By The ZED/NET Writer #1
It is easy to intercept transmissions-but the human brain is still one of the safest places to keep information. This phile will help you pull information from the bodies greatest fortress. Pain —- Pain used to be the most popular sort of interrogation.
The thumb screw and the rack were famous for “loosening a strong man’s tongue.” Pain, however, is a two-edged weapon. Its infliction may be able to bring quick results– but a victim pushed to extremes of pain may babble anything his questioners wish to hear. Torture can also harden a few individuals. They may resist until death, or prove poor exhibits at a subsequent trial. Also torture can bring about negative propaganda towards the torturer.
The Five S’s
1. Stop and search. At checkpoints or random searches, clothing is checked of weapons, and people are checked against photos to see if they are the suspects being searched for.
2. Segregation. As soon as possible, suspects should be separated from one another. This helps to break down the suspect’s will and allows statements made by other suspects to be checked. Also it reduces the possibility of two or more suspects cooperating together to come up with a clever plan to escape.
3. Silencing. A bag put over the suspect’s head disori- ents and isolates the subject.
4. Speed of interrogation. Initial “safe” questions throw a suspect off guard, and quick “unsafe” questions may be answered unknowingly by the suspect. 5. Safeguard. Thick, steel, locked doors bar escape and crush the suspect’s will.
In civil custody, the same isolation is used as a tool throughout many Western countries. Police forces can deny access to solicitors or friends on the grounds that information may be passed to the suspect’s associates in crime. Techniques of sensory deprivation can aid the process of isolation. Hooded or crowned with an upturned bucket, the simple lack of light and vision can swiftly break a prisoner’s grasp on normal realities.
The use of “white noise”–a recording of sounds across the spectrum, not unlike the hiss of escaping steam– blots out auditory contact with the world. Drugs used by Syrian captors of Israeli soldiers remove all sensations of sight, smell, hearing and touch, but left the brain active. To increase time disorientation, periods of lightness and darkness may be varied irregularly.
Meals can be produced at odd intervals so a prisoner loses track of the days of captivity. Even before a formal interrogation has begun, the suspect has already lost contact with reality. Confusion and uncertainty are increased if his captors treat him with absolute “correctness.” Many experts now regard such an approach as more effective than abuse or hostility towards a suspect–which gives him a focus for his aggression and a recognizable opponent. The captors should reveal no emotion and not talk amongst themselves. They should restrict conversation with the prisoner to monosyllabic commands and orders. Since Man is a social animal, the surge of relief encountered when he is lead into a room and comforted by an apparent friend may overwhelm his determination to keep silent.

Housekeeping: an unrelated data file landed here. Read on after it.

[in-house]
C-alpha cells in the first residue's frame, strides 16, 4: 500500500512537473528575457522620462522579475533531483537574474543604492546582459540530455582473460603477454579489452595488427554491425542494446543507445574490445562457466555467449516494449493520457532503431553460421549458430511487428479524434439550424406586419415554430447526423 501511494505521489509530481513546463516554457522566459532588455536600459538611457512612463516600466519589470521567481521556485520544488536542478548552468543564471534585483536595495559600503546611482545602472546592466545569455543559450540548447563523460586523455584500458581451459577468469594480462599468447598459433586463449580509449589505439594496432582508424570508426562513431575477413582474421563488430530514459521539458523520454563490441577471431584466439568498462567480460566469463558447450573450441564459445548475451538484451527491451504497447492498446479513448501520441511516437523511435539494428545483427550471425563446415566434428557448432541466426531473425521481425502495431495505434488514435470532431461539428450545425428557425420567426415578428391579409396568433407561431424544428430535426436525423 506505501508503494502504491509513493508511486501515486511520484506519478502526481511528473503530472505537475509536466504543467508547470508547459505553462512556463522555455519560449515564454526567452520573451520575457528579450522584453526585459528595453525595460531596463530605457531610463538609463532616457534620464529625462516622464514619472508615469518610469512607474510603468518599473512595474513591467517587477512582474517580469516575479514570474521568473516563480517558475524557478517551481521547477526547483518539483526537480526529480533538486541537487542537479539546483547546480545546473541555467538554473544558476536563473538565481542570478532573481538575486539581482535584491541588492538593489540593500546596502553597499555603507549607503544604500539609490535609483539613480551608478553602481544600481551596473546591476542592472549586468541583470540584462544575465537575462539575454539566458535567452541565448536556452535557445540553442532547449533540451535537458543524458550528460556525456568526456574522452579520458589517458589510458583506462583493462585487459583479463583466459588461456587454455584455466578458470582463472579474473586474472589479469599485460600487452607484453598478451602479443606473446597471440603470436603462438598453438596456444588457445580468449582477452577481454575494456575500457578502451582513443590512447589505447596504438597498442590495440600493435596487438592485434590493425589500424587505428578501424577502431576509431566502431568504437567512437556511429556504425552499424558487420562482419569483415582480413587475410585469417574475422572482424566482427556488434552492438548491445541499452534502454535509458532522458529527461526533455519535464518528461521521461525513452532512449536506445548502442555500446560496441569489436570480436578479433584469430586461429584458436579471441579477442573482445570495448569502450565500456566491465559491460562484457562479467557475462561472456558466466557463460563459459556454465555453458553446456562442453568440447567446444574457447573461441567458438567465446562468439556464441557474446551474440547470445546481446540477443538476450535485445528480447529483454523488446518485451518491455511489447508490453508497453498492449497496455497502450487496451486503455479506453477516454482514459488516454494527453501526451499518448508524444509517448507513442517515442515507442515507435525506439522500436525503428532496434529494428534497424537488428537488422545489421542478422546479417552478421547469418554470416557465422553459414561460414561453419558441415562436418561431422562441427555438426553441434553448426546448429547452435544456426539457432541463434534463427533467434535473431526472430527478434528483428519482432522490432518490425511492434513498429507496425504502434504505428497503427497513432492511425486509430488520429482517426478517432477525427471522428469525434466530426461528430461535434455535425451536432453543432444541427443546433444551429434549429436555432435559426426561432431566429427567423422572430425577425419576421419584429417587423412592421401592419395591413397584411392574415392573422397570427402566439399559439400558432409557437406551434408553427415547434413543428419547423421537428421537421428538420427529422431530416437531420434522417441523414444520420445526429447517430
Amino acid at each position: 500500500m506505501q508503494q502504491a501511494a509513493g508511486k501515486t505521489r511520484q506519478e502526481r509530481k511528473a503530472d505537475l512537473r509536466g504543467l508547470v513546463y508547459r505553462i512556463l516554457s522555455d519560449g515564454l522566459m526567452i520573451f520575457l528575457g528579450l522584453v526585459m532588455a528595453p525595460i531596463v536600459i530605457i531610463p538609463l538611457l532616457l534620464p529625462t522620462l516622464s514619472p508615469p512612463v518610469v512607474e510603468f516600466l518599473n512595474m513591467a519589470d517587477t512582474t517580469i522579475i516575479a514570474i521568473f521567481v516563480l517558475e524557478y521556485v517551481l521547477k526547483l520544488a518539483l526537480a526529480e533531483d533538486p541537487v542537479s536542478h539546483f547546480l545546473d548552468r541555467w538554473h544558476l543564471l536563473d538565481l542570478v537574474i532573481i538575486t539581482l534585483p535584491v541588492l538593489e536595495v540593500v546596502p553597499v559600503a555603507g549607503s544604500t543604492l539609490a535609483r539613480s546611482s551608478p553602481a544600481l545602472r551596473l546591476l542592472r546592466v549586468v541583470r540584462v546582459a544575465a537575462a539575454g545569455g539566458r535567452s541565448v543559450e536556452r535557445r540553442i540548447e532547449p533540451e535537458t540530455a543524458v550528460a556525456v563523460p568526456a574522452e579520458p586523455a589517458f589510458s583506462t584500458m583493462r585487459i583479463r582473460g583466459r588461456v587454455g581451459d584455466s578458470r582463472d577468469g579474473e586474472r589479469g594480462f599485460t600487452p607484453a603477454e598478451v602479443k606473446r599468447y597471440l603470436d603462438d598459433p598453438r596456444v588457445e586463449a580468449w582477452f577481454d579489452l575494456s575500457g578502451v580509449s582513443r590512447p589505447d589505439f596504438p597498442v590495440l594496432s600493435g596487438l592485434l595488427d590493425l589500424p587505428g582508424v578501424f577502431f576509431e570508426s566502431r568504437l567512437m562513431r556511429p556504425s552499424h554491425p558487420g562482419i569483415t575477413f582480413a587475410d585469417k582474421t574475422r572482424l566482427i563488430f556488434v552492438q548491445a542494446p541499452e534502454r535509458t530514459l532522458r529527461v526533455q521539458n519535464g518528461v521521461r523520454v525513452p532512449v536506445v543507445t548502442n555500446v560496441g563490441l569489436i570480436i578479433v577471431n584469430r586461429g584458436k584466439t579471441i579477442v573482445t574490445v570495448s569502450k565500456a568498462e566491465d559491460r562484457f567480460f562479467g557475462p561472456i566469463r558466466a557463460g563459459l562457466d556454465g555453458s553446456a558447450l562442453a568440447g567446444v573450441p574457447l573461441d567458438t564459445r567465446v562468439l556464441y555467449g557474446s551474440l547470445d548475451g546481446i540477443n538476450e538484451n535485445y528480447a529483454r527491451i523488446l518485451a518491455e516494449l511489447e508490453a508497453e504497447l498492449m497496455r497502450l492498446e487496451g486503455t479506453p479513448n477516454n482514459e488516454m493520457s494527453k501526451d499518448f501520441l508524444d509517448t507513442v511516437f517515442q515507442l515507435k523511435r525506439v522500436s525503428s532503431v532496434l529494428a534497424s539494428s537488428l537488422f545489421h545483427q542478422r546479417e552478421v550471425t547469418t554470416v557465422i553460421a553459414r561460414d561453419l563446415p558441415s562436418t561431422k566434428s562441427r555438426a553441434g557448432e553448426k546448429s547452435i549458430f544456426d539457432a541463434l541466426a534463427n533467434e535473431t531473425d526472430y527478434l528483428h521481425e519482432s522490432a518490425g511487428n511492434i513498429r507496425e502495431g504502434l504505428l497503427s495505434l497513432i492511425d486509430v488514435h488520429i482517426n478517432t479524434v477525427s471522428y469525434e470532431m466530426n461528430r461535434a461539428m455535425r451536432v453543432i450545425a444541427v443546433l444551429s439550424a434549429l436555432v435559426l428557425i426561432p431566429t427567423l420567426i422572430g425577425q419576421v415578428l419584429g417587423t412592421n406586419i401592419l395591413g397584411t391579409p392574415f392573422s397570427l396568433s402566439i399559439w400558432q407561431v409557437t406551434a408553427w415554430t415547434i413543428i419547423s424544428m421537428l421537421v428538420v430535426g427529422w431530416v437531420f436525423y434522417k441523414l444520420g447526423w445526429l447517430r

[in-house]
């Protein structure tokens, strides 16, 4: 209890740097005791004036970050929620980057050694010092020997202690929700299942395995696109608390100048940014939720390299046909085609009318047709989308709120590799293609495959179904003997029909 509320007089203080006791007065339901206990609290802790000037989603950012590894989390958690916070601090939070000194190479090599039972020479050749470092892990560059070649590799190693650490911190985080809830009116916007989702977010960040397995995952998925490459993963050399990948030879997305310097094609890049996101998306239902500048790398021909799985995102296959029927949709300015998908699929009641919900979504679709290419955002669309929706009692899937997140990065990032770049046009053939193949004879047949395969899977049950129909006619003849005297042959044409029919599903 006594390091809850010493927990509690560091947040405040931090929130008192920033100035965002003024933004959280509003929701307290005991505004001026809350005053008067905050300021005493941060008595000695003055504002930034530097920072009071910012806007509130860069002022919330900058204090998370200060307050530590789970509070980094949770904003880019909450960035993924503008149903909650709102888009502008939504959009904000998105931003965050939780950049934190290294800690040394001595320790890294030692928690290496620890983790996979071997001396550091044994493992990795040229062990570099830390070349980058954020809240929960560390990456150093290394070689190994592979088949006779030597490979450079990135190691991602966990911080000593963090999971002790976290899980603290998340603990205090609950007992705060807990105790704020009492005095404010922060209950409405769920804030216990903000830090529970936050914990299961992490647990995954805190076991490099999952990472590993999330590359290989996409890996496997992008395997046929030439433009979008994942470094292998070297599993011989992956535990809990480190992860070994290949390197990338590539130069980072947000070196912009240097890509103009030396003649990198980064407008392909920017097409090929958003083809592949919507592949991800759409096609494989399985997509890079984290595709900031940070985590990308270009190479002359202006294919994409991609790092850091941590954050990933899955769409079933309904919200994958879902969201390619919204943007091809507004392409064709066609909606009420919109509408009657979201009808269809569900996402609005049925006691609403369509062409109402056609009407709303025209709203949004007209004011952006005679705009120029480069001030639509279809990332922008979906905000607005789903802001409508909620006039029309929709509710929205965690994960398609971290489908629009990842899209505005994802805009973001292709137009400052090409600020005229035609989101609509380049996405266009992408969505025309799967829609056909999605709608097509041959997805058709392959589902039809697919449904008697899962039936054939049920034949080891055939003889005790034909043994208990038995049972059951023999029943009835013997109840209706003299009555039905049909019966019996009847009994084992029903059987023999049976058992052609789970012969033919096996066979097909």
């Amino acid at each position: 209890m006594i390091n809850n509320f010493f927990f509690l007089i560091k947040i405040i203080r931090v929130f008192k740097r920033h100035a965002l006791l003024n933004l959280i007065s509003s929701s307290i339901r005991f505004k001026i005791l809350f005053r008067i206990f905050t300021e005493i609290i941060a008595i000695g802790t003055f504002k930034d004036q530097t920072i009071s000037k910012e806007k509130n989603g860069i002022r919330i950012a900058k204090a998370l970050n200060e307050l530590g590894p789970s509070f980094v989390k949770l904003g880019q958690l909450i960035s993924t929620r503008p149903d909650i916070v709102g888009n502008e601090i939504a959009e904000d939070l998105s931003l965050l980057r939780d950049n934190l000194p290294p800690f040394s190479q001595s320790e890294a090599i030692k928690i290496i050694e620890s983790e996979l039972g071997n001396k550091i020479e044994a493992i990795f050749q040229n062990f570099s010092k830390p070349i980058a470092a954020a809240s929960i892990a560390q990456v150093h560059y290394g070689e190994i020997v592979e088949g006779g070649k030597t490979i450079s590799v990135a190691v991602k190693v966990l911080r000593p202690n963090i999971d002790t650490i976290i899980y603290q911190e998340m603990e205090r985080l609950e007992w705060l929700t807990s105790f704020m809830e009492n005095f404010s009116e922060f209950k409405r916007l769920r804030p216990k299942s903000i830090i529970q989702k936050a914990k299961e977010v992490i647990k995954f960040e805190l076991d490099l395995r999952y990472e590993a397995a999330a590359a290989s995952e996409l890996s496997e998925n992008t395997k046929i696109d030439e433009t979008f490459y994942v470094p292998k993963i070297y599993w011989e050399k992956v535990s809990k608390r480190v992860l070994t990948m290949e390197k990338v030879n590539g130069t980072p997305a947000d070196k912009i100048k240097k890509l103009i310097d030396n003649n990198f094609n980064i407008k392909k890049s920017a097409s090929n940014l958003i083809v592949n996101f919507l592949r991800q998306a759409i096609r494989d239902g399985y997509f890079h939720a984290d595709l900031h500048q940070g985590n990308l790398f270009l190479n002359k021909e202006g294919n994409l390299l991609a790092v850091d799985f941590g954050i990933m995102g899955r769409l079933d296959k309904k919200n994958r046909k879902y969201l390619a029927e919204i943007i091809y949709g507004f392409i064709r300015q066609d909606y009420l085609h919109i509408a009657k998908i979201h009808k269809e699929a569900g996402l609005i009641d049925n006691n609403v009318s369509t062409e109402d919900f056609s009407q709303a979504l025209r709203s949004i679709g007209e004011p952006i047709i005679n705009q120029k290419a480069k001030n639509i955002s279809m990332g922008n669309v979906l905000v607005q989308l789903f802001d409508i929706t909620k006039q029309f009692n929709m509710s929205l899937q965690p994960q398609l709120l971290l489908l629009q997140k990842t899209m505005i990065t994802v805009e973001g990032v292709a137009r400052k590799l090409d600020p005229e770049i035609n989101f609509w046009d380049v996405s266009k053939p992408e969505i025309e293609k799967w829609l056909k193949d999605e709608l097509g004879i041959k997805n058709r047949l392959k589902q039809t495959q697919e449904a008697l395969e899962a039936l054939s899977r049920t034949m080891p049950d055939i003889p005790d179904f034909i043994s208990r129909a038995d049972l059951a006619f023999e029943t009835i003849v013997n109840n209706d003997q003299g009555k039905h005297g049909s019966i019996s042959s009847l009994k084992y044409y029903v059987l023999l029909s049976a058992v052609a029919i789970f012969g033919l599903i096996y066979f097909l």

Soft Man, Hard Man
The “Hard Man, Soft Man” technique is definitely the most interesting form of non-drug interrogation to be produced by the twentieth century. It is basically this: One interrogator (“The Hard Man”) is violent and unfriendly. He insults and may physically attack the suspect. The other interrogator is nice, friendly, and compassionate.
He may offer the prisoner something to eat or cigarettes. He also establishes a friendly relationship by opening a conversation, rather than by conducting a question-and-answer period. One will hurt the subject, the other will comfort the subject, and then the “Hard Man” will take over again.
Despite awareness of the game he is caught up in, the prisoner finds it difficult not to relax and lower his guard with the “Soft Man”.
The toughest job of an interrogator is getting the prisoner to break faith with his freinds or organization. He must convince him that his group has rejected him, or that they have cooperated also, thus exonerating him from silence. At his most effective, the interrogator uses a mix of suggestion and deprivation to pursuade the captive to identify with the new group that the captive represents.
Lack of sleep is another very effective method of breaking down a suspects will. Well, have phun with these methods, and remember “A phile is a phile!”
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